Old Parliament House in Canberra will be closed to the public for weeks while parts of the heritage building are cleaned of soot and the entrance repaired after protesters set fire to its 100-year-old front doors, which may not be salvageable.
Federal and ACT police have formed a special taskforce to identify protesters who were responsible for the fire on Thursday, using footage from officers’ body-cams, social media or submitted by the public.
Firefighters and police at the damaged entrance to Old Parliament House on Thursday.Credit:Alex Ellinghausen
Protesters returned to occupy the steps of the building, now home to the Museum of Australian Democracy, on Friday morning but the scene was relatively peaceful compared with the blaze that damaged the entry a day earlier.
Australian Federal Police said in a statement they are contemplating charges of damaging Commonwealth property, arson and incitement, and have already interviewed witnesses.
Several suspects have been identified and will be interviewed in coming days. Anyone with footage of Thursday’s events is asked to contact Crimestoppers and quote the reference number 6993036.
“The AFP and ACT Policing respect the right to peacefully protest, and negotiations with elders within the protest group continue,” the statement said.
Museum director Daryl Karp and some staff were allowed back into the building on Friday afternoon for an initial assessment of the damage after police decided it was no longer a crime scene.
Most of the damage was to the front entrance and portico, some of it caused by the building’s sprinkler system which was activated by the fire and the devastation caused by the fire itself.
Ms Karp said the doors, which date from 1927, “are really, really badly damaged” and conservators will not know whether they can be salvaged until they take them down and assess them.
King’s Hall, inside the front entrance, and the chambers are covered in soot but were not damaged by water.
“It really is the damage from the very thick, acrid smoke we are currently assessing,” Ms Karp said.
“The chambers have got soot all over them, the Speaker’s chair will probably have similar amounts. So there’s a lot of cleaning and conserving that we need to do over the next few weeks, possibly longer.”
Protesters have been occupying the heritage building’s steps and forecourt over the past fortnight. They include well-known influencers from the “freedom movement” who oppose vaccine mandates and lockdowns, as well as people claiming to be sovereign citizens who believe federal and state governments are invalid.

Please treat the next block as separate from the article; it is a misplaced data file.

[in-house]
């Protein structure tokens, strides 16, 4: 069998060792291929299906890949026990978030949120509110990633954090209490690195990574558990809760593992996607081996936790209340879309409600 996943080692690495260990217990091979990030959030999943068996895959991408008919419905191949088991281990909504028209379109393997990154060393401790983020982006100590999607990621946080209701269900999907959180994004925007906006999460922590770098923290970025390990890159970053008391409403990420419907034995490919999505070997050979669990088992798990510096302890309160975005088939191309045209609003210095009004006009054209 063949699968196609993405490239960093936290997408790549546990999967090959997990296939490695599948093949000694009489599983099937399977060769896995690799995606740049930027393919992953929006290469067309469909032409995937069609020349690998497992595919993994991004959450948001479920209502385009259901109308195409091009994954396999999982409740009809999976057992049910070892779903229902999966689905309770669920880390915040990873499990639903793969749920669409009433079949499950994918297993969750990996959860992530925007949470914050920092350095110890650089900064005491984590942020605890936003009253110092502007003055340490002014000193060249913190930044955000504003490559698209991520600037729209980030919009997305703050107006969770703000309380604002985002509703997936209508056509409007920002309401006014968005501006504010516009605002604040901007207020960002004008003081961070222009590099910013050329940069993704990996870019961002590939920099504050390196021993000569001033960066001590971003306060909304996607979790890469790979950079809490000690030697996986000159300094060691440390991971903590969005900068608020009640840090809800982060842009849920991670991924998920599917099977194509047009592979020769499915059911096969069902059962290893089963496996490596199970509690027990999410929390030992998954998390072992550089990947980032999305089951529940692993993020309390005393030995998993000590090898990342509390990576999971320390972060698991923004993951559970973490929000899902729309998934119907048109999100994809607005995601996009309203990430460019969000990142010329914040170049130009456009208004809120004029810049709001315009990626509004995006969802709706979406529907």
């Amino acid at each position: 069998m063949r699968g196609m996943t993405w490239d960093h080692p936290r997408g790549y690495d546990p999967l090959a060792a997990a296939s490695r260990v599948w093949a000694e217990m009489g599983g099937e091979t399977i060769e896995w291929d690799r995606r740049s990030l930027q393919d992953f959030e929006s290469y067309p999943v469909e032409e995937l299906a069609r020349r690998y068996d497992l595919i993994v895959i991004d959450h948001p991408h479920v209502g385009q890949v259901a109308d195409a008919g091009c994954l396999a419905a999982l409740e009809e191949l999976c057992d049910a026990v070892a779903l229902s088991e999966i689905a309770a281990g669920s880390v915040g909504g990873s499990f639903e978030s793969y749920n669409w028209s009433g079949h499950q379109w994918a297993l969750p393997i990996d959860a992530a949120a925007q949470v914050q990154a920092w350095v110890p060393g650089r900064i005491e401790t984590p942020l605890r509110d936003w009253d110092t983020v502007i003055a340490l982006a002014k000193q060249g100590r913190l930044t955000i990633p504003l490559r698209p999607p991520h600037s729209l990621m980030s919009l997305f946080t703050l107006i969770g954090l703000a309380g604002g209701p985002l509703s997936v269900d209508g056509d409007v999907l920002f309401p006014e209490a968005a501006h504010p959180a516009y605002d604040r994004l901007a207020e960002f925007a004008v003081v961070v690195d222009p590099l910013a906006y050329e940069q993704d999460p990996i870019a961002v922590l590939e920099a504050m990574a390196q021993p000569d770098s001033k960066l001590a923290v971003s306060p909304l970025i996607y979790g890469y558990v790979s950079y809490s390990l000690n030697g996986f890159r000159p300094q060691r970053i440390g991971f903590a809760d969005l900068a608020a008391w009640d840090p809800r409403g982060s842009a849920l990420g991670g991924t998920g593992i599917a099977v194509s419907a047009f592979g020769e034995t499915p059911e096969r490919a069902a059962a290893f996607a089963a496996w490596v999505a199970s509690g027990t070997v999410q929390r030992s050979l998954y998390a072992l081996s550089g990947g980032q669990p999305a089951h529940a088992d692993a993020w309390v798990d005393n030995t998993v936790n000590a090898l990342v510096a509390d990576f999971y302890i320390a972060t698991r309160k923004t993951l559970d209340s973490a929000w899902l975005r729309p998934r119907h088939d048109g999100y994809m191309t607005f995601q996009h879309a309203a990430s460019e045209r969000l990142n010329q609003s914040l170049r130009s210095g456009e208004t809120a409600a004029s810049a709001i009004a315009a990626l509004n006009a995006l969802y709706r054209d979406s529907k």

On Thursday, the situation escalated and a fire was lit at the base of the doors. Some protesters initially said the fire was sparked by an Indigenous smoking ceremony that got out of control.
However footage of the protest which emerged overnight shows the fire at the doors was well alight before police arrived. The video, circulated widely on social media, also shows one person putting a pile of sticks onto the blaze as protesters stand around with their backs to the fire, blocking the view of people down the steps.
Special Minister of State Ben Morton, who has responsibility for Old Parliament House, said his department had advised him permission had been given to the protesters, on police advice, to hold smoking ceremonies in the carpark but “no approval whatsoever given for a fire of any sort to be at the doors of Old Parliament House or under the portico that burnt”.
“I’ve been to smoking ceremonies before and I haven’t seen them leading to buildings burning down. What I’ve seen on the footage that has been widely available, was a deliberate act of violence at the doors of Old Parliament Health House, which have led to significant damage,” he said.
“I can’t work out why there would be agreement given to the lighting of fire by protesters on the grounds of Old Parliament House, but these are questions that will need to be answered.”
On Friday, no fire was evident as police kept protesters on the other side of the car park from the building.
A group of about 30 people stood in a face-off with a line of police for an hour. At 11.30am, they chanted, “Always was, always will be Aboriginal land” several times before the bulk of the group dispersed.
One protester used a megaphone to tell those reluctant to leave, “Come on you mob, we’ve got an agreement, we’re only allowed there from 10.30 to 11.30 … You mob are breaking the agreement“.
Overnight, protesters used social media to urge more people to come to Canberra to join the group.
Although many appeared to be staying near the Aboriginal Tent Embassy, the embassy’s council said on Thursday it did not condone the destruction of property and that the “smoking ceremony” was done without the knowledge or consent of the council and traditional owners.
Ngambri Ngunnawal elder Matilda House-Williams, who helped establish the tent embassy in 1972, also released a statement saying she was hurt to see the actions of the protesters at Old Parliament House.
“As custodians of the ACT and surrounding region, my family are always open for respectful dialogue, to support and take care of the many men, women and their families that find themselves here on our beautiful lands,” she said.
”I am disappointed these protesters chose to disregard cultural protocols and not communicate with myself or other elders of my family.
“These behaviours today do not represent the Aboriginal community here and it doesn’t reflect the vision and families that have held the space at the Aboriginal Tent Embassy for almost 50 years.”
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